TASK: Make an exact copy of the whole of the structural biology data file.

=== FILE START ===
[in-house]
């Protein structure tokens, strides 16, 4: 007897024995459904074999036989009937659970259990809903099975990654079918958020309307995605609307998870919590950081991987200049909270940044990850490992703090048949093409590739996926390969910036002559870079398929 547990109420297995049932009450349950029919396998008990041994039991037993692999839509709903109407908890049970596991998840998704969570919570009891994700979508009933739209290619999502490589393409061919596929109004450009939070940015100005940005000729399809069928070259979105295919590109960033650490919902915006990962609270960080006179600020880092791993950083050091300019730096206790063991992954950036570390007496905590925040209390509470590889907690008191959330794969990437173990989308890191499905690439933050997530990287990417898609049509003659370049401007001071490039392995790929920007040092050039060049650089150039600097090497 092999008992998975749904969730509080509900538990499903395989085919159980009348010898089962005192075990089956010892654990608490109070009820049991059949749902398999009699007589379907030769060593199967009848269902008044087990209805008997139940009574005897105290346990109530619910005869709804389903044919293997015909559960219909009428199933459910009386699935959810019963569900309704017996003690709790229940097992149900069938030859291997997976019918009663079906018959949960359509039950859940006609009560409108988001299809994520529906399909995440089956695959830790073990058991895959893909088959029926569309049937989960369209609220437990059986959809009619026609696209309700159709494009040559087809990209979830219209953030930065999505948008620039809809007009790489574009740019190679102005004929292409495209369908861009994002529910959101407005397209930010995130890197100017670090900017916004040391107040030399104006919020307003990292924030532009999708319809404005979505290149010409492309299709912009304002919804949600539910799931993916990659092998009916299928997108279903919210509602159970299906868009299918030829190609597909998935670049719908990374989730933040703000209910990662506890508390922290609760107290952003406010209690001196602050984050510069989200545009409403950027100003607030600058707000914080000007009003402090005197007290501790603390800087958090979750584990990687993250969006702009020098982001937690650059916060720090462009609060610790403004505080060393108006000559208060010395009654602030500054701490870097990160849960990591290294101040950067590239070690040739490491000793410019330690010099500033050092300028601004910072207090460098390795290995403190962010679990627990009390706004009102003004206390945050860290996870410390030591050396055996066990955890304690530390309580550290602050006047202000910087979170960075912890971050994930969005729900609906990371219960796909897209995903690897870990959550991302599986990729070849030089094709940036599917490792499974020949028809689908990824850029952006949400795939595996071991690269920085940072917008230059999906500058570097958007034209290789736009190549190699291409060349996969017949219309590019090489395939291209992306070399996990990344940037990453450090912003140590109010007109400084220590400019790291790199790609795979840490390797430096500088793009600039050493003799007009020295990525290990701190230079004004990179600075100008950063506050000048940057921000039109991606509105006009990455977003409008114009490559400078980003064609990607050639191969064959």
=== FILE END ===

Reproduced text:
[in-house]
């Protein structure tokens, strides 16, 4: 007897024995459904074999036989009937659970259990809903099975990654079918958020309307995605609307998870919590950081991987200049909270940044990850490992703090048949093409590739996926390969910036002559870079398929 547990109420297995049932009450349950029919396998008990041994039991037993692999839509709903109407908890049970596991998840998704969570919570009891994700979508009933739209290619999502490589393409061919596929109004450009939070940015100005940005000729399809069928070259979105295919590109960033650490919902915006990962609270960080006179600020880092791993950083050091300019730096206790063991992954950036570390007496905590925040209390509470590889907690008191959330794969990437173990989308890191499905690439933050997530990287990417898609049509003659370049401007001071490039392995790929920007040092050039060049650089150039600097090497 092999008992998975749904969730509080509900538990499903395989085919159980009348010898089962005192075990089956010892654990608490109070009820049991059949749902398999009699007589379907030769060593199967009848269902008044087990209805008997139940009574005897105290346990109530619910005869709804389903044919293997015909559960219909009428199933459910009386699935959810019963569900309704017996003690709790229940097992149900069938030859291997997976019918009663079906018959949960359509039950859940006609009560409108988001299809994520529906399909995440089956695959830790073990058991895959893909088959029926569309049937989960369209609220437990059986959809009619026609696209309700159709494009040559087809990209979830219209953030930065999505948008620039809809007009790489574009740019190679102005004929292409495209369908861009994002529910959101407005397209930010995130890197100017670090900017916004040391107040030399104006919020307003990292924030532009999708319809404005979505290149010409492309299709912009304002919804949600539910799931993916990659092998009916299928997108279903919210509602159970299906868009299918030829190609597909998935670049719908990374989730933040703000209910990662506890508390922290609760107290952003406010209690001196602050984050510069989200545009409403950027100003607030600058707000914080000007009003402090005197007290501790603390800087958090979750584990990687993250969006702009020098982001937690650059916060720090462009609060610790403004505080060393108006000559208060010395009654602030500054701490870097990160849960990591290294101040950067590239070690040739490491000793410019330690010099500033050092300028601004910072207090460098390795290995403190962010679990627990009390706004009102003004206390945050860290996870410390030591050396055996066990955890304690530390309580550290602050006047202000910087979170960075912890971050994930969005729900609906990371219960796909897209995903690897870990959550991302599986990729070849030089094709940036599917490792499974020949028809689908990824850029952006949400795939595996071991690269920085940072917008230059999906500058570097958007034209290789736009190549190699291409060349996969017949219309590019090489395939291209992306070399996990990344940037990453450090912003140590109010007109400084220590400019790291790199790609795979840490390797430096500088793009600039050493003799007009020295990525290990701190230079004004990179600075100008950063506050000048940057921000039109991606509105006009990455977003409008114009490559400078980003064609990607050639191969064959």